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Food price changes in Joburg vs Cape Town vs Durban

South Africans will be hit by a price hike double-blow over December, with another massive jump in fuel prices adding inflationary pressure to groceries and other expenses across the country.

The Department of Energy announced a 75 cents per litre hike in petrol prices, pushing pump costs to over R20 a litre in inland regions of South Africa. Meanwhile, food inflation currently sits outside the inflation range targeted by the South African Reserve Bank, and is anticipated to keep climbing.

According to food price data tracked by the Pietermaritzburg Economic Justice and Dignity Group (PMBEJD), the cost of food nationally has increased by 6.3% over the last year – higher than headline inflation at 5%, and outside the upper boundary of the SARB’s target range of 4%-6%.

Statistics South Africa’s latest Consumer Price Index for October 2021 shows that Headline Inflation is 5%, and for the lowest expenditure quintiles 1-3, it is 6.5%, 6% and 5.2% respectively. CPI Food inflation is 6.7%.

The latest Household Affordability Index by the PMBEJD shows that the average cost of the Household Food Basket was at R4,272.44 – down R45.11 (-1%), from October.

Year-on-year, the average cost of the food basket increased by R254.19 (6.3%), from R4,018.25 in November 2020, and the overall basket cost is R416.10 (10.8%) higher than September 2020, when the basket was first tracked.

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Across the different cities where prices are tracked, however, Joburg and Durban have seen the biggest jump in prices year on year at around 7%. Cape Town has seen the smallest increase among the major metros, at 5.6%.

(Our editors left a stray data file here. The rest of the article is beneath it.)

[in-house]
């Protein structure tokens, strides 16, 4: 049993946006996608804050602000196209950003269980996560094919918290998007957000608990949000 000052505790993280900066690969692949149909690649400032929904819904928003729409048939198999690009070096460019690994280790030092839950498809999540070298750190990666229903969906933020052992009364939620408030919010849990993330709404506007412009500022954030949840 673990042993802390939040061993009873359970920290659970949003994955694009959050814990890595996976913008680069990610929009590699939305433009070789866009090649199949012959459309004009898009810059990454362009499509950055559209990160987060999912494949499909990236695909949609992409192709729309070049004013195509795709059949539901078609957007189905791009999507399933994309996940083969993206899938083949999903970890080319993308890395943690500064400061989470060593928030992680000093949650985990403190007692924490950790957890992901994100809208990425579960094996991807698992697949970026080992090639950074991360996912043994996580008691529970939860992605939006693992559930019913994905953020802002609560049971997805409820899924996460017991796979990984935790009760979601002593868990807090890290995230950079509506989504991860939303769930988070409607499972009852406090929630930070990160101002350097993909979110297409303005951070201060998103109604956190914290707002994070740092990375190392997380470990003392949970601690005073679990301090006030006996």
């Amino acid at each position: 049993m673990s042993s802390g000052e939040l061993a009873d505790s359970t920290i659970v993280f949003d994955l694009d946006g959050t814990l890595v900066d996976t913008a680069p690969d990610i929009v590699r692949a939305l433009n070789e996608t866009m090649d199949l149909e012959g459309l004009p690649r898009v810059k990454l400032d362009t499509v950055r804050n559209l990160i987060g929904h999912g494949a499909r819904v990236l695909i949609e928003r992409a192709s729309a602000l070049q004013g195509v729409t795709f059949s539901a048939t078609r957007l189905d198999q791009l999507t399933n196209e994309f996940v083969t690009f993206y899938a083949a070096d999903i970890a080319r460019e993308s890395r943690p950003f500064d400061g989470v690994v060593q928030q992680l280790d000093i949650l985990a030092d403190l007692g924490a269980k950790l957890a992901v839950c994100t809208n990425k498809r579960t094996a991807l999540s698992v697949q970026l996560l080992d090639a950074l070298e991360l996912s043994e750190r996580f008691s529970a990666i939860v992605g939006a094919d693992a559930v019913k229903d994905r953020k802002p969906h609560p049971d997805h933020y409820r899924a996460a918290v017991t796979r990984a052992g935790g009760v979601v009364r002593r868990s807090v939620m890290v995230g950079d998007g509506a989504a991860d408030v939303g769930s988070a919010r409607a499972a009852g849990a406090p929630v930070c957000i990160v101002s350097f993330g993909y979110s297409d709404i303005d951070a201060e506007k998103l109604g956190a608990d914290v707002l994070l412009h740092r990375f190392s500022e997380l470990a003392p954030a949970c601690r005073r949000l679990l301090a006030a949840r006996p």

Remote areas like Springbok (Northern Cape) saw smaller increases – around 2.5% – over the last year; however, food prices in these areas are generally much higher, so increases are off a high base.

The difference in cost of the total household food basket in Joburg, Durban and Cape Town is consistent at around ±R150. Springbok and Pietermaritzburg tend to be outliers in the data (Springbok being highest, and Pietermaritzburg being lowest).

Across the different food categories, each region has a cheapest and most expensive food offering.

While the Pietermarizburg basket is the cheapest overall – with 18 of the 44 food items carrying the lowest cost – it still has the highest prices for eight items, including milk, beef, and oranges.

Similarly, while Springbok is the most expensive basket overall – with 17 of 44 food items carrying the highest cost – six food items in the area are the cheapest across all cities, including margarine, peanut butter, and apricot jam.

In the major metros, Cape Town carries the lowest prices for 12 items, and has the most expensive prices for six. Joburg has the most expensive basket with nine of the highest prices, and four of the lowest.

Durban is the middle ground with four of the cheapest and most expensive items in the basket.

In November 2021, all household food baskets except for the Joburg basket declined. The country’s most populous city saw higher vegetable prices, cooking oil and bread in November.

“The declines for all other baskets were off very high spikes in October, mostly driven by seasonal changes in vegetable prices, and the delayed run-through of the electricity price increase,” the PMBEJD said.

“The decline in prices in November are inconsistent with past trends, albeit in most cases the decreases were less than the spikes a month earlier. Food prices are extremely volatile at the moment.”

The continuing run-through of higher electricity prices in the long value chains, and the cost of alternative supplies when electricity is not available; the steeper fuel price hikes and higher cost of transportation; and the weakening rand, all work to drive food prices upwards, it said.

Read: Price hike double-blow to hit South Africa over Christmas

Artmotion S.Africa

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